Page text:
Over time, as we’ve built up an infrastructure for Phalanx, three tools have proven themselves to be crucial to collaboration.
First were the triplets of email, web, and wiki, which allow information to be swapped on progress. The perl-qa mailing list hosted at lists.perl.org is home to many Perl folks interested in testing. The Phalanx webpage lets me post information for all hoplites to see. The Phalanx wiki allows hoplites and groups to post project progress.
Second, centralized version control is crucial since we have multiple collaborators on an individual module,. Fortunately, Robert and Ask of perl.org are graciously hosting a Subversion repository for the Phalanx teams.
Third, Paul Johnson’s excellent
Devel::Cover package has been invaluable in identifying shortcomings of test suites.
Devel::Cover analyzes the running of the tests, and then identifies which lines of code the suite has exercised or “covered.” If a line of code isn’t covered by a test, it provides the hoplites a great place to start, by writing a test case to exercise the uncovered code.
Devel::Cover presents metrics on percentages of coverage, but Phalanx doesn’t try necessarily to increase coverage to 100%. We’ve found that there’s a level of diminishing returns when exercising extreme corner cases, especially cases based on platform-specific dependencies. What we’ve found is that the real value is finding the big areas of neglect and patching those up. Sometimes you can even find big wins, like when I found unused and un-removed code in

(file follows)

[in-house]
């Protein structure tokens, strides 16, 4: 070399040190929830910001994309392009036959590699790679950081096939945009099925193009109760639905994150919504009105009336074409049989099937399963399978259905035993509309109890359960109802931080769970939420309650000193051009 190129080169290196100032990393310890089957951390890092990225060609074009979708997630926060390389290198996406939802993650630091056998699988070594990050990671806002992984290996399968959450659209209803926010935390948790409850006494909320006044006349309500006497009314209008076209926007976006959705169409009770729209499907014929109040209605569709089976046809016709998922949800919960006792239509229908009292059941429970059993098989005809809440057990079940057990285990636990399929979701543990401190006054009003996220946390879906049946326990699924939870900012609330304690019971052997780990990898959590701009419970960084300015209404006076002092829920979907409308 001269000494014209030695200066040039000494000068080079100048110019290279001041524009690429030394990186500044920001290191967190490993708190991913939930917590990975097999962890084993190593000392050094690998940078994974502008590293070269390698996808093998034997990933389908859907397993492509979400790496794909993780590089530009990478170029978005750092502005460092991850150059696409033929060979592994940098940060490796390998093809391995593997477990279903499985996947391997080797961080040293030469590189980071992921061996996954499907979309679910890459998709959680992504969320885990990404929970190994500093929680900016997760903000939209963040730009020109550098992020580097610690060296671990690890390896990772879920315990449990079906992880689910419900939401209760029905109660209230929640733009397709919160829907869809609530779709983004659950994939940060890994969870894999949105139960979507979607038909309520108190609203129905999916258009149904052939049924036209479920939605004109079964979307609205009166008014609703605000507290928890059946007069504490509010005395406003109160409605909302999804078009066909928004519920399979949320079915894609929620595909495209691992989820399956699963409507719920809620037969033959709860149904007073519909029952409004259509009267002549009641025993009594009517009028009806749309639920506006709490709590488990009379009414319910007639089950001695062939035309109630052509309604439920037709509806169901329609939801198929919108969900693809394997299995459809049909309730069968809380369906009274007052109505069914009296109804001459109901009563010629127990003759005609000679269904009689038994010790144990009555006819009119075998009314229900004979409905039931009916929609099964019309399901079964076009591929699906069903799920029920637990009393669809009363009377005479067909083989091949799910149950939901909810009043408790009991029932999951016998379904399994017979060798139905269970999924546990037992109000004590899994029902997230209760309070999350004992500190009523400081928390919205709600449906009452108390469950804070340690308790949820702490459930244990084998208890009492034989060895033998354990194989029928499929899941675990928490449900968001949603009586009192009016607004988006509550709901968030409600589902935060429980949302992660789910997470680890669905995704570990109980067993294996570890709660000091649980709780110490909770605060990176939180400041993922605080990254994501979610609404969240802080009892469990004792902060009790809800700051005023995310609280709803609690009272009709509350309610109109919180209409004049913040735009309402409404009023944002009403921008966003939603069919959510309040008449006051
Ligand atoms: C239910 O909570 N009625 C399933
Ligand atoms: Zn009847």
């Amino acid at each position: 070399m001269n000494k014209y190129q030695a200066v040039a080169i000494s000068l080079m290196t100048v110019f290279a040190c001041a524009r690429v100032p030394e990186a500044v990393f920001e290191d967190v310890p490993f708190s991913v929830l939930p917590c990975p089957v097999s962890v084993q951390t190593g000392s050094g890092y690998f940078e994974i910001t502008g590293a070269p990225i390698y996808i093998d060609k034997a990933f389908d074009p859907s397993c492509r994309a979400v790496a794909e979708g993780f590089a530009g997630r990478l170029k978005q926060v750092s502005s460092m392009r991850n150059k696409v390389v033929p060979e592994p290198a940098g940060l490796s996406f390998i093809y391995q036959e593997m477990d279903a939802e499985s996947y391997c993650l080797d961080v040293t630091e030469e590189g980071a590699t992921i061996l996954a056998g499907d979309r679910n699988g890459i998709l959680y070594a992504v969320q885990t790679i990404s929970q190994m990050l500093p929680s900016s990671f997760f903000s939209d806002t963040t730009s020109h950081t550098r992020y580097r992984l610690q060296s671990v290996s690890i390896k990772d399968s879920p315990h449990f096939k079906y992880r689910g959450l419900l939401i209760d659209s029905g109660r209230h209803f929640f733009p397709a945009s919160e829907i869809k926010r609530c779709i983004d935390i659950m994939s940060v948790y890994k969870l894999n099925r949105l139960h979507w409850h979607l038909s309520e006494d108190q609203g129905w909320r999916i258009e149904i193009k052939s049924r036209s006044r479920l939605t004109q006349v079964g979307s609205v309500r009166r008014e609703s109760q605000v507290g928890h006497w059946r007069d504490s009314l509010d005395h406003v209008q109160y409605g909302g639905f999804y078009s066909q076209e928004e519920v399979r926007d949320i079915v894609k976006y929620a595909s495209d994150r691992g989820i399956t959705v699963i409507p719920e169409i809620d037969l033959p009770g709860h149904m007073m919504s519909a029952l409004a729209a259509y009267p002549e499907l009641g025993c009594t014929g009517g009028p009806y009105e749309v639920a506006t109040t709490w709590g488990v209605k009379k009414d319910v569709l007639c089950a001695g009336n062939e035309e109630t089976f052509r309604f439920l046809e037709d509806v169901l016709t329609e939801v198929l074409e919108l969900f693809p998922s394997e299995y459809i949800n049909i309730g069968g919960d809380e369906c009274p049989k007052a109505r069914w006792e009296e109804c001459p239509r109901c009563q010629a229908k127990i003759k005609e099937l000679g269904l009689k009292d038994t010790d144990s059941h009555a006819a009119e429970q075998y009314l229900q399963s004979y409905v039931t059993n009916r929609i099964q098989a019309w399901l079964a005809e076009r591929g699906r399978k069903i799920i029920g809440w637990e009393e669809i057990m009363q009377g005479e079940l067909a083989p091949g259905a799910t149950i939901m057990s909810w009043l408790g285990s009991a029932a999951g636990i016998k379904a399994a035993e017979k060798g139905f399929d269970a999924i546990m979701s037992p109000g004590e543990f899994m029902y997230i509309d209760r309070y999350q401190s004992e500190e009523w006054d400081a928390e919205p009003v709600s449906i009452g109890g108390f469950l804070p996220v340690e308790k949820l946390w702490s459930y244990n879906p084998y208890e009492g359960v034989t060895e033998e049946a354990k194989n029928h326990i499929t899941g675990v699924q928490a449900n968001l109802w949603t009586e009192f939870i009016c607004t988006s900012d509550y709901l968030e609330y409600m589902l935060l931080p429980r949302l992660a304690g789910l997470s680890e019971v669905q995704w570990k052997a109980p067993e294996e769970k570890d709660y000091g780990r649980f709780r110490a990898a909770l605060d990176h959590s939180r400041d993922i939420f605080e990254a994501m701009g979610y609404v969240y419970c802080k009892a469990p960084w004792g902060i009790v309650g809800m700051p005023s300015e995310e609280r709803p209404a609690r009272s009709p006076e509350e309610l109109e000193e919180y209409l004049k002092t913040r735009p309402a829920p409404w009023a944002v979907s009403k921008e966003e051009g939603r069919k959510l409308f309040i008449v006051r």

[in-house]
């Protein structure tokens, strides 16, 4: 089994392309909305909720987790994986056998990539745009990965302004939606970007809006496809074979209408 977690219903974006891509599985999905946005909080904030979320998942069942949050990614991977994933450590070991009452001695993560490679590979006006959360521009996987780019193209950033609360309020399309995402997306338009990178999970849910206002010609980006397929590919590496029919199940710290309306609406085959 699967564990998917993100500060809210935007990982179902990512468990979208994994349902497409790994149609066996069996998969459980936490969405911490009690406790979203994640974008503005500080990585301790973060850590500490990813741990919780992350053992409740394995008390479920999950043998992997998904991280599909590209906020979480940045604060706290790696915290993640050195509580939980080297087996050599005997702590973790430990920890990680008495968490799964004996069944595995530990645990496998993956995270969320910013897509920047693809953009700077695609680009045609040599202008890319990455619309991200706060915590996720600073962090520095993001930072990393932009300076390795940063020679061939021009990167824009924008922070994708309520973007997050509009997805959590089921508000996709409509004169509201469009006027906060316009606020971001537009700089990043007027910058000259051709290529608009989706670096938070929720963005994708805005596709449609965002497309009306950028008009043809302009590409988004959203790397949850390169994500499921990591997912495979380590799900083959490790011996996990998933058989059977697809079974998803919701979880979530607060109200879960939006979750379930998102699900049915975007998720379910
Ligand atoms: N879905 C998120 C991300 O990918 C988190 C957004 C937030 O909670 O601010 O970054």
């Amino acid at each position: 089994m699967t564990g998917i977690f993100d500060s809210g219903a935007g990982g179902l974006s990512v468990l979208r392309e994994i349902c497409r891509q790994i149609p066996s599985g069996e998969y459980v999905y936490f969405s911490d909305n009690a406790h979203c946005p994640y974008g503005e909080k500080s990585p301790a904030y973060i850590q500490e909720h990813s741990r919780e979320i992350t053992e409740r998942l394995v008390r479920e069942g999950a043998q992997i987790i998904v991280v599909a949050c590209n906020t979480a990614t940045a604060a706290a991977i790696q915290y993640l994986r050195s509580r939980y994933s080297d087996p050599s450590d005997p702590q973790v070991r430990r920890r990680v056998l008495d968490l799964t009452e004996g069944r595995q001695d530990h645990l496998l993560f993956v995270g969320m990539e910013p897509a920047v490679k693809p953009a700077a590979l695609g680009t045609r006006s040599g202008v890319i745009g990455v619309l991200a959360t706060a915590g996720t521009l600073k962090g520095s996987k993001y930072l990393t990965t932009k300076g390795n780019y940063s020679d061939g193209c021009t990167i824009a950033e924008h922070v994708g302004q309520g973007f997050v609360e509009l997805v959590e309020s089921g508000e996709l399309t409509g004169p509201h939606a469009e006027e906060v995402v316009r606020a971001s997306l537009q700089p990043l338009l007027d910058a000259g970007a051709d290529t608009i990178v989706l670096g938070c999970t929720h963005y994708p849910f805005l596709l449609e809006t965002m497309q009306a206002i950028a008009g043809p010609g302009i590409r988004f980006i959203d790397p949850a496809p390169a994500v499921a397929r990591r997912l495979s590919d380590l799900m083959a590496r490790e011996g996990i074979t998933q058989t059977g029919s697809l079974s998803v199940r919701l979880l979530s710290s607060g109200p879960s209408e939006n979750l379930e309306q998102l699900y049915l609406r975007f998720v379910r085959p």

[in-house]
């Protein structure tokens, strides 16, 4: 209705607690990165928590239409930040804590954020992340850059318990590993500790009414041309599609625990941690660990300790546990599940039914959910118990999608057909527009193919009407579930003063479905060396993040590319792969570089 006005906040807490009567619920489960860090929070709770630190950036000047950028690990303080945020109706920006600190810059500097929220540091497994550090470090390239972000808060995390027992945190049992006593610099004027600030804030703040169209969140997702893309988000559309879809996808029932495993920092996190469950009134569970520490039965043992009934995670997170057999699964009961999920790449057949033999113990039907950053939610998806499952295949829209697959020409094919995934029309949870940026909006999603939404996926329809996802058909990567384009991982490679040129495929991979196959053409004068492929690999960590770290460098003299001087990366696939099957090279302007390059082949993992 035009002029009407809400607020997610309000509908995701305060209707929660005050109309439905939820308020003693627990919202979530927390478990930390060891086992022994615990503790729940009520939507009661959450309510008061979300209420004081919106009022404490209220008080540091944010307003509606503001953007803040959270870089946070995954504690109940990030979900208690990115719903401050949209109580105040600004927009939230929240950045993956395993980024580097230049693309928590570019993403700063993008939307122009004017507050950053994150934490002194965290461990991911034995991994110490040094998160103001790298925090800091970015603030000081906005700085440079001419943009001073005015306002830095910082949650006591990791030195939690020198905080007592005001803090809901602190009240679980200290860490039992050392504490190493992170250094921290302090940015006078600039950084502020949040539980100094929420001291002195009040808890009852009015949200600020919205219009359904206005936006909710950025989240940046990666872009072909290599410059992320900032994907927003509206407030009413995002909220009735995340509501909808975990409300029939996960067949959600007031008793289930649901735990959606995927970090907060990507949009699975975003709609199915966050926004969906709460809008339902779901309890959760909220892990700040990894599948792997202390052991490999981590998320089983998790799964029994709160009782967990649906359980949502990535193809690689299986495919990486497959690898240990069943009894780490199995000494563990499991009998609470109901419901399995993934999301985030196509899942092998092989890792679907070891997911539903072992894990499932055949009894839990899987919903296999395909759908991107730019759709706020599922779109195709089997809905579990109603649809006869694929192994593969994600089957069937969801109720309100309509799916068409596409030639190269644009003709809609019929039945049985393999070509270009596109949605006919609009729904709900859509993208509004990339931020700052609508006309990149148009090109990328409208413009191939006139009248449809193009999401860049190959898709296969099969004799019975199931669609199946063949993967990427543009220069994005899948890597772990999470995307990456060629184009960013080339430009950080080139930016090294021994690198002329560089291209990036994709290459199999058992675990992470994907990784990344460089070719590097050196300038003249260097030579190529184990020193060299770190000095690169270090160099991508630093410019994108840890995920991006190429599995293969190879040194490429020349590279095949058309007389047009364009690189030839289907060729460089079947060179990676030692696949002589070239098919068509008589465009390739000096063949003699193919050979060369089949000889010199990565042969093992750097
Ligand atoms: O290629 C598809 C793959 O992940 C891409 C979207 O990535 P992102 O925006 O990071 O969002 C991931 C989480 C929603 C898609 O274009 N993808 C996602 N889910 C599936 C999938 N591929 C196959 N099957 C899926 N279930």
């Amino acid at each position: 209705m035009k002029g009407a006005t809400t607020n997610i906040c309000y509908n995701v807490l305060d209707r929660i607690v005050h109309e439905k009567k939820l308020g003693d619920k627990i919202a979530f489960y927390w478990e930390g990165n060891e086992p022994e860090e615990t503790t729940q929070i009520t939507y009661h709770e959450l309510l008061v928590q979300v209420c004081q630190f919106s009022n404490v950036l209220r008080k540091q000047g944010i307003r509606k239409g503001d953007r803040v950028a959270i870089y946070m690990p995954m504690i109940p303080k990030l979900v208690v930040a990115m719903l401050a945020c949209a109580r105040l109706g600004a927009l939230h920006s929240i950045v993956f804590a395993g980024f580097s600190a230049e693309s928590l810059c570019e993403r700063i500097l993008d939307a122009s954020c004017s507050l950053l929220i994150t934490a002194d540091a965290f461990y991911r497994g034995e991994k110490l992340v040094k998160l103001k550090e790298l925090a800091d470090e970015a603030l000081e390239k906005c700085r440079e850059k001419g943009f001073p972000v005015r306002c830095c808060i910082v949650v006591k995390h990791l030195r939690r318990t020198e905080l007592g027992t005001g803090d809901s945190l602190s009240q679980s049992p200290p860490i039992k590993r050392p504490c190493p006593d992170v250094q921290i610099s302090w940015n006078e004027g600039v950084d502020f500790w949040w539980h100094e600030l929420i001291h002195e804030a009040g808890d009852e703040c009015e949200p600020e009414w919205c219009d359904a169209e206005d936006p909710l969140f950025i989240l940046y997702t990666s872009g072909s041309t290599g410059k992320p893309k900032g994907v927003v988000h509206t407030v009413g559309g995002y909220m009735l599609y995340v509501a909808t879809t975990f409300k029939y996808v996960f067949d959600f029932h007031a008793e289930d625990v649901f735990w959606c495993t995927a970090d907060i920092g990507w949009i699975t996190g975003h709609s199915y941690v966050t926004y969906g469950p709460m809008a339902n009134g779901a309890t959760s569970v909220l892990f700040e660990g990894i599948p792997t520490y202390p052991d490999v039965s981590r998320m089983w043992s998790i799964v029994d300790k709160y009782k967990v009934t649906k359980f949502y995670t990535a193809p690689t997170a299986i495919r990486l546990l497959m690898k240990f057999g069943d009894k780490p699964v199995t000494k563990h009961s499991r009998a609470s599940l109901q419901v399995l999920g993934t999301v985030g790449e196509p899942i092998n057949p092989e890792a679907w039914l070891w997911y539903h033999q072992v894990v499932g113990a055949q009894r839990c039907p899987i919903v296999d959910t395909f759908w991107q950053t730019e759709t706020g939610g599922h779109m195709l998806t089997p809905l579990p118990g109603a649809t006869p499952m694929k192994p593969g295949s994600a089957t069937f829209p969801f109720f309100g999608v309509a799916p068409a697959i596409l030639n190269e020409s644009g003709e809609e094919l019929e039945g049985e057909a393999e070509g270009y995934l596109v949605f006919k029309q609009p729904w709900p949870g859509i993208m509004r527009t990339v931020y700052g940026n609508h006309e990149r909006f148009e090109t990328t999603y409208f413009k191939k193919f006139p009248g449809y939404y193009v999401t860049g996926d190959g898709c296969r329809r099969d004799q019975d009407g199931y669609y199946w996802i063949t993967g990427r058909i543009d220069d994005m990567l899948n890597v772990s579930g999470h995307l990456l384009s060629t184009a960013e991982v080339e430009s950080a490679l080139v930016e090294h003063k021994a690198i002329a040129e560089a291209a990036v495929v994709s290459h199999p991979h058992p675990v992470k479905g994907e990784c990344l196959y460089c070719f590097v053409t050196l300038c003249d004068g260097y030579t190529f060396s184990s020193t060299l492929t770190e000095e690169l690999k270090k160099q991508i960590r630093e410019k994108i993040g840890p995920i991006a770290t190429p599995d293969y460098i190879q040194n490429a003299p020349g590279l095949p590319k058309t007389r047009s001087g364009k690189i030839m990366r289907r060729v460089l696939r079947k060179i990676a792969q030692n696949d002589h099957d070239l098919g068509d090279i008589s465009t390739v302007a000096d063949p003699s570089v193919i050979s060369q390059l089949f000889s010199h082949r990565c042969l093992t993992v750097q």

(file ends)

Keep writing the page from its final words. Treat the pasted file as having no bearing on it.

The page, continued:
How You Can Join
If automated testing interests you, or you’re looking for a way to add to the CPAN, we’d love to have you join.
Join the perl-qa list.
The perl-qa list is the official mailing list of the Phalanx project. Sign up and introduce yourself.
Find a module that interests you.
Find a module that could benefit from your attention. Many hoplites pick modules that they use in day-to-day life. There’s also no requirement that the module you work on is from the Phalanx 100.
Find kindred souls.
Phalanx seems to go better when hoplites team up to work together.
You can (and should) join our ranks and add to our numbers, as we help take Perl that much closer to Perl 6.
Something wrong with this article? Help us out by opening an issue or pull request on GitHub